Today, Sephardic culture is at the center of a phenomenon of cultural revitalization of Judaism in the Mediterranean, in southern Europe, encompassing processes of musealization and patrimonialization of synagogues or Jewish diaspora routes. Among the different forms of revitalization, the 'digital cultural heritage' and the civic involvement of these communities with digital technologies in local practices to safeguard the Sephardic cultural legacy stand out. Alongside the digitization of museum collections or the creation of digital learning systems for the Jewish-Spanish language, Ladino, we can now view on the internet a diverse set of channels and audiovisual documentation networks – such is the case of the digital news channel eSefarad.com, which gives the title to this project. Interpretive descriptions, film or photographic records, or historical-cultural reports produced by elements of Sephardic communities configure today a contemporary way of making heritage, which has the specificity of being digitally constituted. Noting a gap in the study of digital cultural heritage, this project intends to understand that new epistemological configurations are being conceived and implemented today from digital technologies, and their potential in the reestablishment of transnational cultural networks. The following central question arises: in its affective and symbolic involvement in the revitalization of a diasporic Jewish-Sephardic heritage – linked to the difficult memories of anti-Semitism – what uses and meanings does the 'digital' acquire for the Jewish communities?
This project proposes to investigate anthropologically the 'digital turn' in heritage through a comparative investigation of the following cases of patrimonialization: (i) the digital safeguard of the Jewish-Spanish language, Ladino, more specifically through the monitoring of the “Judeo-Spanish: connecting the two ends of the Mediterranean”, in collaboration with the Sephardic Center of Istanbul – which comprises the development of audiovisual language learning systems, the creation of a digital data center, machine translation and speech synthesis applications, and workshops on preserving minority languages; (ii) the digitization process of the “Judaica” collection of the Jewish Museum of Greece in Athens and the aggregation of religious artefacts from this collection on the Europeana platform (Europeana.eu), an initiative developed by the European Commission; and, finally, (iii) the constitution of the permanent collection of the future Jewish Museum of Lisbon, Tikva, including the observation of the processes of collection, documentation and eventual digitization of heritage assets to integrate the collection, as well as their respective curation.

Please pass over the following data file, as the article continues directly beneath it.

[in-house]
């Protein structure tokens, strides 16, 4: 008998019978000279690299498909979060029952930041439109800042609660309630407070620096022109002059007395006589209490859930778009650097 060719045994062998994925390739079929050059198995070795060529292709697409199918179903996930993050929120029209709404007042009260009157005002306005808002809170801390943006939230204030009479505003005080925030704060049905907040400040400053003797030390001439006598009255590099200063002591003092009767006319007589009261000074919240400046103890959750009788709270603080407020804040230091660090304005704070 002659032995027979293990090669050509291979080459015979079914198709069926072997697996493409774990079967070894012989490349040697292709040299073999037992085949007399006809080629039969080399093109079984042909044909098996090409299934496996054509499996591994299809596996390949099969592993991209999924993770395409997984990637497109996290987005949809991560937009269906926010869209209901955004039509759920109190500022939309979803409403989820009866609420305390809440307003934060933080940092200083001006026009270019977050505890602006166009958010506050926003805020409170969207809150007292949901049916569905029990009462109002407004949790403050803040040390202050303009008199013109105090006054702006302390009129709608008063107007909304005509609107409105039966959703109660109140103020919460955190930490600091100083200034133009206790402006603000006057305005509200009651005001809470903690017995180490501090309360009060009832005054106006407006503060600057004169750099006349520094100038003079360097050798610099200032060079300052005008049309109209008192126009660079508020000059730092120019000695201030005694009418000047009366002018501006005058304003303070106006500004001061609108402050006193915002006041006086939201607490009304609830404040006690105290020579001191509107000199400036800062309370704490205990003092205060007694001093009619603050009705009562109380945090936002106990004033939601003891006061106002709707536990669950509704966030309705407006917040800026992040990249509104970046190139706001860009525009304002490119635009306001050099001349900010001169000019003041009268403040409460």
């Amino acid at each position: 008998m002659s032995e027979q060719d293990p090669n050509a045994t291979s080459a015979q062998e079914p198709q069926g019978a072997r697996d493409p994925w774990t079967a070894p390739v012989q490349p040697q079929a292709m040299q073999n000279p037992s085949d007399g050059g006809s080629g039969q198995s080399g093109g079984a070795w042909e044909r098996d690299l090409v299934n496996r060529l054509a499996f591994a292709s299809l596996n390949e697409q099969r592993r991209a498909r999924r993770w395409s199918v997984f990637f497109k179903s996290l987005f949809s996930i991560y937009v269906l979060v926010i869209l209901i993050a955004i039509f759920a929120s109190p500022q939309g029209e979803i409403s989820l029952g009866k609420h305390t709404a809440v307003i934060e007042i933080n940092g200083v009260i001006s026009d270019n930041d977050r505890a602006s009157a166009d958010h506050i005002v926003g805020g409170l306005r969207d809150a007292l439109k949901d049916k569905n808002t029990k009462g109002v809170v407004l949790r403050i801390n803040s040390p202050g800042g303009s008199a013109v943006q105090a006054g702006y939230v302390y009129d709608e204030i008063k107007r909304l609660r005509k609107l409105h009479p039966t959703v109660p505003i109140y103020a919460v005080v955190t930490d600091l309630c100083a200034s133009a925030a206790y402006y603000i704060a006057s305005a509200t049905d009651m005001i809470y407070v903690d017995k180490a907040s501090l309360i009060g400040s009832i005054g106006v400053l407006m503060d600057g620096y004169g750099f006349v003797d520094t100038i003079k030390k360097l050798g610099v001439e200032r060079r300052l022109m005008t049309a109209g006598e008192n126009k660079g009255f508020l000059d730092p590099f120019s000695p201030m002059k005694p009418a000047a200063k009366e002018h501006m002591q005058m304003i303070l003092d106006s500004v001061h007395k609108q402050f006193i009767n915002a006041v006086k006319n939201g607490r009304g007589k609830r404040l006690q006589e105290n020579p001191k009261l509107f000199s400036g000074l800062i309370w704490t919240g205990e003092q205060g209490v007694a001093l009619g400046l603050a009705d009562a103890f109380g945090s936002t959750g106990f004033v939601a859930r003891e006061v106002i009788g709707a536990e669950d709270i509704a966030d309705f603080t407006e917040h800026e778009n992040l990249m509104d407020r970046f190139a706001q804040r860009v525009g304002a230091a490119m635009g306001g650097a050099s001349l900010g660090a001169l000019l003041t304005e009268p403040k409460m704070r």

Tikva, the Hebrew word for “hope” that gives its name to this future museum, appears here as a way of expressing the “work of memory” carried out by the Jewish community in Lisbon in the “uncovering” of the heritage of “Portuguese Judaism”. In order to understand the heritage orientation of this museological project, it is necessary to put it in relation to a wider set of processes of musealization of invisible and/or difficult memories, that is, to understand the place of this future museum from the line of contemporary problematization of heritage studies. The POLIN Museum of the History of Polish Jews, in Warsaw, whose permanent exhibition was curated by Barbara Kirshenblatt-Gimblett, stands out here, due to the innovative nature of its design and practices of experimental curation.
The contribution to the understanding of the 'digital' as a tool for the preservation, revitalization and patrimonialization of the Sephardic cultural legacy will necessarily involve the comparative analysis of digitalization systems, access and transmission of knowledge, including the study of material culture and the heuristic practices involved in the teaching and learning of a disappearing language. It is also necessary to consider that in the digitization process metadata is created – information about the ‘physical’ objects that are being digitized – which poses a second challenge, to question: to what extent does digitization add value to the digitized ‘objects? From a more epistemological point of view, it is important to note that just as critical heritage studies have critically approached the conceptions, values and uses of heritage, this project also intends to think critically about 'digital heritage'; With this project, a third challenge arises: what are the concerns and practical solutions that are currently being thought and/or implemented for the selection and safeguarding of the heritage that is being digitally constituted?